A Christmas Carol by Charles Dickens
Ghosts and Goodwill in the ultimate Christmas story. It is Christmas Eve in Victorian London, and all around the snow-covered city people are rushing home to be with their families. All except one man, that is: Ebenezer Scrooge. A wealthy old miser whose only joy in life is money, Scrooge decides to spend the evening counting his cash, rejecting seasonal goodwill with well-practiced cries of ‘Bah! Humbug!’
But this Christmas Eve there are some surprises in store for old Scrooge. While his poor and put-upon employee Bob Cratchit prepares the finest family feast his paltry wages can buy, Scrooge’s sleep is disturbed by the Ghosts of Christmas Past, Present and Yet to Come. In one short night they reveal more to him about his true character than he has ever realised himself. As Christmas Day dawns, Scrooge is forced to confront the spectre of his own mean existence.
A Christmas Carol was published in December 1843, at a time when medieval Christmas traditions were in steady decline. Indeed, Dickens’s heart-warming tale has been seen as a major turning point; the popularity of its lamp-lit setting and its diverse characters – from the wonderfully wicked Scrooge to the crippled but optimistic Tiny Tim – helped ensure that family unity and ‘goodwill to all men’ once more became the appropriate sentiments of the Christmas season. At the same time, Dickens used the poverty-stricken Cratchit family’s dependence on hard-hearted Scrooge to highlight the Victorian working class’s daily struggle against the indifference of the greedy.
The book’s importance was cemented at Christmas 1852, when Dickens undertook public readings of it before both educated and working-class audiences. The success of these events led to public readings becoming a major part of his later career, usually featuring A Christmas Carol. The novella’s short length and strong moral message have ensured that it has become one of Dickens’s most well-known classics.
Charles Dickens was born in Portsmouth, England, in 1812, the second of eight children. His father, John Dickens, struggled financially and as a result the Dickens family found themselves almost constantly on the move. The dire situation culminated in John being sent to a debtors’ prison and twelve-year-old Charles being sent to work at a London blacking factory, sticking labels onto jars of boot polish. Dickens’s difficult childhood had an enormous influence on the subjects he later tackled and his experience of both poverty and prison would reappear throughout his novels, particularly in David Copperfield (1850) and Great Expectations (1861).
After eventually returning to his education, Dickens became a newspaper reporter. He indulged his passion for writing humorous sketches under the nickname ‘Boz’, and his first publication, Sketches by Boz, appeared in 1836. Its serialisation earned him acclaim and popularity, and led to further publishing commissions. Dickens’ best loved books include Oliver Twist (1839), A Christmas Carol (1843) and A Tale of Two Cities (1859). Acutely observed characters and a witty but brutally satirical depiction of Victorian society remain his trademarks.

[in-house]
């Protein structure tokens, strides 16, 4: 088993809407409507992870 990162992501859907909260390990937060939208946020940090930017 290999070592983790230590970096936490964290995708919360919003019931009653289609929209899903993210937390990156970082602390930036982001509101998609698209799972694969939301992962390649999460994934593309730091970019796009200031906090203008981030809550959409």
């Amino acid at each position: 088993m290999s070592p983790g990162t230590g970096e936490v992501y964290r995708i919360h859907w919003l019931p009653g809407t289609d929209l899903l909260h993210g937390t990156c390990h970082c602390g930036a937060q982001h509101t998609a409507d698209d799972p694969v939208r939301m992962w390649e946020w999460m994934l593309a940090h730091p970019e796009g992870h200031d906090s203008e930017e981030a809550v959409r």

Dickens and his wife Catherine had ten children but their unfulfilling marriage ended in separation. He travelled widely and eventually moved to Kent, England, where he died in 1870, leaving his last novel, The Mystery of Edwin Drood, incomplete. He is buried in London’s Westminster Abbey.
This A Christmas Carol book review was written by Floresiensis
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A Christmas Carol reader reviews
Farray from England
Shreeya from India
Great book, I loved it.
Krish from India
Excellent book... completely telling the meaning of Christmas... must read it or at least see it... but the fun is only when u read it.
Swati from India
Awesome ...... I have enjoyed reading the book a lot.. Love it...
Damean from United States
I really love this book. It has become almost canon for the Christmas season for me. I have always adored the story itself and fell even more in love with it a number of years ago when I was old enough to appreciate the book. Scrooge's evolution throughout the story is something that I think the reader can be shocked by at times. Particularly the first time we see this harsh miser shed a tear for the boy he used to be. I could go on about this for days. I recently reviewed the book for my online book club, where I discuss the possibility that this is a gothic novel. Here is the link for anyone who may be interested. https://dameanmathews.com/2016/12/31/a-christmas-carol-by-charles-dickens/
Lesha from England
A Christmas Carol is the best book 📚 Christmas 🎄 , snow 🏂, and happy 😊 family. All except one ☝️ man , EBENEZER Scrooge.
Astik from Indirapuram
Best book I have ever read.
Vansh from India
Great book. I think this is the best book to make people know how to celebrate Christmas.
Ayushi from India
Amazing book 1 of the best books tht I have ever read.
Madhav Katyal from India
I love it, very nice.
Anonymous from UK
A wonderful book I think everyone should read. The point of the story is good as well that everyone can change for the better. A must have read. AWESOME!
Dalin from India
Thamanna from UK
Superb. I love it.
Farmaan from India
Charles dickens has something new in the book and the poor family he describes still live happily. Despite the man of the family lives under the fear of Ebenzer Scrooge. Another thing that surprises me is that in the story the main charecter is a rich man.
Neully from US
Shanaya from India
I had read The Christmas Carol when I was in the fifth standard. I have enjoyed reading the book a lot and would advise everybody to read it as it is a fantastic story book. It was my favourite book during my childhood and now even my children love reading it.
9.2/10 from 17 reviews
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